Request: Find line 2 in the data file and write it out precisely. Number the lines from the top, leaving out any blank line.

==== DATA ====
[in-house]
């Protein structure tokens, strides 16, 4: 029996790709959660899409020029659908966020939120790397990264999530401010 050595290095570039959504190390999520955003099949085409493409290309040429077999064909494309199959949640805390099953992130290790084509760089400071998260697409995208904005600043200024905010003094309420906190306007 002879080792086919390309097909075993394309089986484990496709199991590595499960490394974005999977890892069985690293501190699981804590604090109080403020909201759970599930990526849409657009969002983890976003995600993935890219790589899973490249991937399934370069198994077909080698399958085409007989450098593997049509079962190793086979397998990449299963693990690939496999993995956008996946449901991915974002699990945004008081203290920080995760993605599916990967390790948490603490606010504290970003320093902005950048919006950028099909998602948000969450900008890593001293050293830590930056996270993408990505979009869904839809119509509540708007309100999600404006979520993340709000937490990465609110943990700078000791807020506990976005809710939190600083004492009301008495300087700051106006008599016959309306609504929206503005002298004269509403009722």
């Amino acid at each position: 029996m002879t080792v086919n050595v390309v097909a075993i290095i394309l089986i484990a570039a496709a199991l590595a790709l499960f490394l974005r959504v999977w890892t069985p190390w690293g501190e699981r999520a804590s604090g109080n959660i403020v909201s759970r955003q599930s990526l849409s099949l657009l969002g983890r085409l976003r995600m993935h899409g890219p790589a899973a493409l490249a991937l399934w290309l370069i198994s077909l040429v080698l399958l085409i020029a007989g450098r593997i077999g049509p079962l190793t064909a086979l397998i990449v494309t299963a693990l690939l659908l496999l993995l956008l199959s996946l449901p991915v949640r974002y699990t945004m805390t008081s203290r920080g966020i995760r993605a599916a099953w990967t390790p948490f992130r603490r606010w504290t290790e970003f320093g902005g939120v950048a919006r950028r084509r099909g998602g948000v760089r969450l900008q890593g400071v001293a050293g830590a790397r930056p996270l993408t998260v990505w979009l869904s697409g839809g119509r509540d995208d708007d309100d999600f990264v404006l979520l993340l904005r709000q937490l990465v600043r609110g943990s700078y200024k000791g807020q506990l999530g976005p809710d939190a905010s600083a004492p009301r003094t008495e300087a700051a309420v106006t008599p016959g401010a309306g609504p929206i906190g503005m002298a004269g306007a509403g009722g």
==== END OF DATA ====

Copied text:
């Protein structure tokens, strides 16, 4: 029996790709959660899409020029659908966020939120790397990264999530401010 050595290095570039959504190390999520955003099949085409493409290309040429077999064909494309199959949640805390099953992130290790084509760089400071998260697409995208904005600043200024905010003094309420906190306007 002879080792086919390309097909075993394309089986484990496709199991590595499960490394974005999977890892069985690293501190699981804590604090109080403020909201759970599930990526849409657009969002983890976003995600993935890219790589899973490249991937399934370069198994077909080698399958085409007989450098593997049509079962190793086979397998990449299963693990690939496999993995956008996946449901991915974002699990945004008081203290920080995760993605599916990967390790948490603490606010504290970003320093902005950048919006950028099909998602948000969450900008890593001293050293830590930056996270993408990505979009869904839809119509509540708007309100999600404006979520993340709000937490990465609110943990700078000791807020506990976005809710939190600083004492009301008495300087700051106006008599016959309306609504929206503005002298004269509403009722």